13 Sep Behringer UMC1820 Audio Interface Review (with Audio Samples)
Need an 8-input audio interface that’s built well and affordable?
Then, the Behringer UMC1820 is right up your alley.
After doing some searching for an affordable interface that I could use for recording and monitoring my band at live rehearsals, I can across the Behringer UMC1820. This interface has 8 inputs, 10 outputs (as 5 stereo pairs), MIDI in and out, multiple headphone outputs, it’s rack mountable, and it retails for $300 new (making it one of the cheapest interfaces in this range).
So to give it a try, Behringer was kind enough to send it along for me to demo, and after having the unit for about a month, I’ve finally had enough time with it to write up a thorough review.
If you’re thinking about purchasing this unit, or you just have a general interest in home recording and want to learn how to use a unit like this to monitor your band at practice, I’d recommend continuing on with the full review.
In this review, I’ll cover the build quality and features of the Behringer UMC1820 as well as compare the audio quality from it to another high-quality audio interface.
So with all that said, let’s get to it:
Behringer UMC1820 Build Quality & Features
Now with audio interfaces of this size, you generally see two layouts. One with all the inputs on the front of the unit and the other layout with two inputs on the front with the rest on the back. The UMC1820 takes the second approach:
I think this is entirely a preference thing as to what you like and it depends on your workflow. Personally, I like when all of the inputs are on the front when I’m using an interface like this in my home studio. But, when using it live or at practice, as I have with 1820, it doesn’t really matter.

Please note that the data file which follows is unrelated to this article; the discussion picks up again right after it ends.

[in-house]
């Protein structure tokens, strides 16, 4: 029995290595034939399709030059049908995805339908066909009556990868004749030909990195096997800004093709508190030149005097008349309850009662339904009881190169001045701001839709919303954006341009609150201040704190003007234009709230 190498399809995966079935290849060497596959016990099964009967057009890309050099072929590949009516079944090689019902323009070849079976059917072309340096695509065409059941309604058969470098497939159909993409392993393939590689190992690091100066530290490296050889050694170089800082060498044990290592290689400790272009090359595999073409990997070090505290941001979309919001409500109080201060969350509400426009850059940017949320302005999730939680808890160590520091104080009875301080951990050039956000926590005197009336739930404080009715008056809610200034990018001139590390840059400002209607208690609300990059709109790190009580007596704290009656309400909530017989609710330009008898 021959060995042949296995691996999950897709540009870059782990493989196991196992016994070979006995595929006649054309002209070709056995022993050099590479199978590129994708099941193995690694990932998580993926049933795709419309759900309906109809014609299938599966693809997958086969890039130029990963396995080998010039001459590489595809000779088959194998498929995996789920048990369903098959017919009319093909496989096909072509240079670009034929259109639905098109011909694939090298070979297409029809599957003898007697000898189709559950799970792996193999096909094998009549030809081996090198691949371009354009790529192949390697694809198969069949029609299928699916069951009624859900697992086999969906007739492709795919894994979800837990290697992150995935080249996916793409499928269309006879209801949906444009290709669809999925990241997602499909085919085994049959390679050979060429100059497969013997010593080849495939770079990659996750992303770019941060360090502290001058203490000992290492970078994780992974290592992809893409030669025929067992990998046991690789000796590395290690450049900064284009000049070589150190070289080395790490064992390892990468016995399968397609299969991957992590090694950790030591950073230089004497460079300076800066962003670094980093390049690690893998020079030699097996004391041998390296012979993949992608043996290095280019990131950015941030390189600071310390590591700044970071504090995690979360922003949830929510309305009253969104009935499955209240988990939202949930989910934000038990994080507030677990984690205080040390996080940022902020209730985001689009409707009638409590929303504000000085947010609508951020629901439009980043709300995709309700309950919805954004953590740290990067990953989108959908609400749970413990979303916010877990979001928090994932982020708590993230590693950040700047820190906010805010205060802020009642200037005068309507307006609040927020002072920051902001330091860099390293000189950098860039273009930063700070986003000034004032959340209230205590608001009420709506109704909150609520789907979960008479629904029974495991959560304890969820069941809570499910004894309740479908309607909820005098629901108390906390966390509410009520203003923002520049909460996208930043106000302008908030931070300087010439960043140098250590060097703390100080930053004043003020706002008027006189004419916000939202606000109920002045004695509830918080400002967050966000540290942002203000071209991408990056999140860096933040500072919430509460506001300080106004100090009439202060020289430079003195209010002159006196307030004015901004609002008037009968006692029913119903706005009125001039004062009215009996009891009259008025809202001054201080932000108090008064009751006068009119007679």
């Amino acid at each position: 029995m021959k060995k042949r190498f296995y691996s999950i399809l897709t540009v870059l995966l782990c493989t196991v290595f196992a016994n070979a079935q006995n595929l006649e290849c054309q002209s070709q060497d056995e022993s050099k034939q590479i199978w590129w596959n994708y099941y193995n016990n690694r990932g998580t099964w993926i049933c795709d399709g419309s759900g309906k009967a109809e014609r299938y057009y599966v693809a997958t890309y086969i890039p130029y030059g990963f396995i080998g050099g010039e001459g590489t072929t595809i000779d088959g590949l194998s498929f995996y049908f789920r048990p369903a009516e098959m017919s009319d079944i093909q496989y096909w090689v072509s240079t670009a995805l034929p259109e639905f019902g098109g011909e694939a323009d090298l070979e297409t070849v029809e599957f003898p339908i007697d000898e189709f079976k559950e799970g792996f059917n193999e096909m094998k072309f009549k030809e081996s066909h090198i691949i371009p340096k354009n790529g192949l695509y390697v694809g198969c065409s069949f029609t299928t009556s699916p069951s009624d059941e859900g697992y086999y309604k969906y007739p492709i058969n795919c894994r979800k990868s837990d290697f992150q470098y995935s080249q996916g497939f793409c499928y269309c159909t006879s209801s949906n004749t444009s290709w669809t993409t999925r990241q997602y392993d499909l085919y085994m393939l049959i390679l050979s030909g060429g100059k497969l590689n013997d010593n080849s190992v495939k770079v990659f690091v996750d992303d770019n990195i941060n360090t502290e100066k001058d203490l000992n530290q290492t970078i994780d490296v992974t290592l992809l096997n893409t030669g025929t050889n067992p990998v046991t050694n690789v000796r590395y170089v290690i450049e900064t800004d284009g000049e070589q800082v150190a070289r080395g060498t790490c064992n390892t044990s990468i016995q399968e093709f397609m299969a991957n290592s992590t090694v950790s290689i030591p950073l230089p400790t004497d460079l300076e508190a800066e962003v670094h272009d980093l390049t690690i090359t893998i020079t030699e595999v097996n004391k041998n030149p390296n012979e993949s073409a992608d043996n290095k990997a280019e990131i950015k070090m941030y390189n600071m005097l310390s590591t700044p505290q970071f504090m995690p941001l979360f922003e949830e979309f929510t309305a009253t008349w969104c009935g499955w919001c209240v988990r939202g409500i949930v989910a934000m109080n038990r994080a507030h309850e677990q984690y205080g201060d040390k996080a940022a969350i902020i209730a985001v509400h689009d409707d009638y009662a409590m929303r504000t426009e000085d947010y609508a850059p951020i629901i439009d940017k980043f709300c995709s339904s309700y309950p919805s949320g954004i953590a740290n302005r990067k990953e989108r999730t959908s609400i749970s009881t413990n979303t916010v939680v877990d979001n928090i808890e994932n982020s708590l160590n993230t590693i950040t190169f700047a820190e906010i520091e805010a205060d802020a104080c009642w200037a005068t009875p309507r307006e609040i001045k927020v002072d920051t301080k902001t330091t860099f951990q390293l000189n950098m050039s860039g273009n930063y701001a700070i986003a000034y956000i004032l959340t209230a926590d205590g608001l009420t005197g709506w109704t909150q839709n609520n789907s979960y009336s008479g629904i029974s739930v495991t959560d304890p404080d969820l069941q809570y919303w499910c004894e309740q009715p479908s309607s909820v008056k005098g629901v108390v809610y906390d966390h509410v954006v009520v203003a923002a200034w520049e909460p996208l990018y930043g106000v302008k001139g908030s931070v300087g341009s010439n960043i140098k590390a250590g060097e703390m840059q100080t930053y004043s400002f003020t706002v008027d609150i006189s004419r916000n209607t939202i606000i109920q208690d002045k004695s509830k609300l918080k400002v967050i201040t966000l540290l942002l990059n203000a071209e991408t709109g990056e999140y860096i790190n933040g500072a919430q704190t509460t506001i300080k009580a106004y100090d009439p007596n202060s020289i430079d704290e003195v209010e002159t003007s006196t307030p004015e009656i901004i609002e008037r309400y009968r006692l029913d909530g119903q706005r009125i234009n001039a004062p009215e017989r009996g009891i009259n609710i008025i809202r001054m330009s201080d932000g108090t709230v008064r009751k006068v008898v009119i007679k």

In any case, if it bothers you that the inputs are on the back, you can always buy a patch cable or cable snake to route them to the front.
Each input on the 1820 is an XLR 1/4″ combo input (including the two on the front). In addition, each input can be used as an instrument input. Meaning, you can plug a guitar or bass directly into the any of the inputs for recording. Most interfaces only have two instrument inputs.
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To engage the input for instrument level recording, you’d just “press in” the button labeled, “Line Inst”. Each input also has a -15 dB pad that you can use when your recording signal is too hot (which can happen when using sensitive condenser microphones).
I like the fact that each input has its own pad. A lot of interfaces don’t have a pad function at all, let alone a specific pad for each input. So that gives you great flexibility when recording.
Rounding out the features on the front, there are also two headphone inputs:
This is another added bonus since many interfaces, even at this size, typically only have one headphone output. For example, my older Presonus Firestudio and even newer interfaces similar to the UMC1820 like the Tascam 16×08 and Presonus 1818VSL.
This feature is nice when you have multiple people recording at once or if you’re an engineer recording someone else. You both can listen via headphones if needed.